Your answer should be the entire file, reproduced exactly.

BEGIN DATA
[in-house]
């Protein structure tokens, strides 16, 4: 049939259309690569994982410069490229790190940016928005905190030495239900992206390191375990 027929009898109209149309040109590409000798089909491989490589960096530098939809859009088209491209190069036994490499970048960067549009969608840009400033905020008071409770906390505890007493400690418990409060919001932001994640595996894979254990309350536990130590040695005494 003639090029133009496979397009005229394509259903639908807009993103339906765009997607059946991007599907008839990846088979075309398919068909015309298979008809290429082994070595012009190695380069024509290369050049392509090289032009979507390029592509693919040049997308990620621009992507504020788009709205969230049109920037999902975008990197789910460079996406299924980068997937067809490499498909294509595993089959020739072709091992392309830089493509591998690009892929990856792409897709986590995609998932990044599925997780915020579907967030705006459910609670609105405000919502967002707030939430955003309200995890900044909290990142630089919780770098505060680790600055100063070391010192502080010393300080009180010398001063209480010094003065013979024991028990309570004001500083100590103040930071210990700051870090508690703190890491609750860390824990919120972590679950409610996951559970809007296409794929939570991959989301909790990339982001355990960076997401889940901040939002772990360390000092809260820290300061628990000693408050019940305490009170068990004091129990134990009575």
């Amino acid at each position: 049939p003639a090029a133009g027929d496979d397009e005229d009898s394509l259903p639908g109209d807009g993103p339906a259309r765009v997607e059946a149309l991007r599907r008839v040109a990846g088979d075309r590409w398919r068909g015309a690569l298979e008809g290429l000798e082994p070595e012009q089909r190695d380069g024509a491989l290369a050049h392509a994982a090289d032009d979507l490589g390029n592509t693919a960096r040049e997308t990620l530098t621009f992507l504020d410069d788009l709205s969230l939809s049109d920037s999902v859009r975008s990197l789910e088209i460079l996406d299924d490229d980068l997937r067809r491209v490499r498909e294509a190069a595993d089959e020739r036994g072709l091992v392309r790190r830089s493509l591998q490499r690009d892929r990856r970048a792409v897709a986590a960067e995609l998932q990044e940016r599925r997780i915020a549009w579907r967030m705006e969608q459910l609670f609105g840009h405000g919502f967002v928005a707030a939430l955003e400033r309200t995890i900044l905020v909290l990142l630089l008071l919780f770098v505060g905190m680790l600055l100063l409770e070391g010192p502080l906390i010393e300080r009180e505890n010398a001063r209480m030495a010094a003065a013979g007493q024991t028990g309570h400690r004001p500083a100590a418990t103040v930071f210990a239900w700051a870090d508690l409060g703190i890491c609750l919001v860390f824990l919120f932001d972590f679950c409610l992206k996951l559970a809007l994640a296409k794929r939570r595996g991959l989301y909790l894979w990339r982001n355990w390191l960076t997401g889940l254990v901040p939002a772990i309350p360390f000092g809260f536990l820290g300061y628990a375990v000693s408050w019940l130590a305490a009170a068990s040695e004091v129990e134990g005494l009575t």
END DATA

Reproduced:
[in-house]
């Protein structure tokens, strides 16, 4: 049939259309690569994982410069490229790190940016928005905190030495239900992206390191375990 027929009898109209149309040109590409000798089909491989490589960096530098939809859009088209491209190069036994490499970048960067549009969608840009400033905020008071409770906390505890007493400690418990409060919001932001994640595996894979254990309350536990130590040695005494 003639090029133009496979397009005229394509259903639908807009993103339906765009997607059946991007599907008839990846088979075309398919068909015309298979008809290429082994070595012009190695380069024509290369050049392509090289032009979507390029592509693919040049997308990620621009992507504020788009709205969230049109920037999902975008990197789910460079996406299924980068997937067809490499498909294509595993089959020739072709091992392309830089493509591998690009892929990856792409897709986590995609998932990044599925997780915020579907967030705006459910609670609105405000919502967002707030939430955003309200995890900044909290990142630089919780770098505060680790600055100063070391010192502080010393300080009180010398001063209480010094003065013979024991028990309570004001500083100590103040930071210990700051870090508690703190890491609750860390824990919120972590679950409610996951559970809007296409794929939570991959989301909790990339982001355990960076997401889940901040939002772990360390000092809260820290300061628990000693408050019940305490009170068990004091129990134990009575």
């Amino acid at each position: 049939p003639a090029a133009g027929d496979d397009e005229d009898s394509l259903p639908g109209d807009g993103p339906a259309r765009v997607e059946a149309l991007r599907r008839v040109a990846g088979d075309r590409w398919r068909g015309a690569l298979e008809g290429l000798e082994p070595e012009q089909r190695d380069g024509a491989l290369a050049h392509a994982a090289d032009d979507l490589g390029n592509t693919a960096r040049e997308t990620l530098t621009f992507l504020d410069d788009l709205s969230l939809s049109d920037s999902v859009r975008s990197l789910e088209i460079l996406d299924d490229d980068l997937r067809r491209v490499r498909e294509a190069a595993d089959e020739r036994g072709l091992v392309r790190r830089s493509l591998q490499r690009d892929r990856r970048a792409v897709a986590a960067e995609l998932q990044e940016r599925r997780i915020a549009w579907r967030m705006e969608q459910l609670f609105g840009h405000g919502f967002v928005a707030a939430l955003e400033r309200t995890i900044l905020v909290l990142l630089l008071l919780f770098v505060g905190m680790l600055l100063l409770e070391g010192p502080l906390i010393e300080r009180e505890n010398a001063r209480m030495a010094a003065a013979g007493q024991t028990g309570h400690r004001p500083a100590a418990t103040v930071f210990a239900w700051a870090d508690l409060g703190i890491c609750l919001v860390f824990l919120f932001d972590f679950c409610l992206k996951l559970a809007l994640a296409k794929r939570r595996g991959l989301y909790l894979w990339r982001n355990w390191l960076t997401g889940l254990v901040p939002a772990i309350p360390f000092g809260f536990l820290g300061y628990a375990v000693s408050w019940l130590a305490a009170a068990s040695e004091v129990e134990g005494l009575t």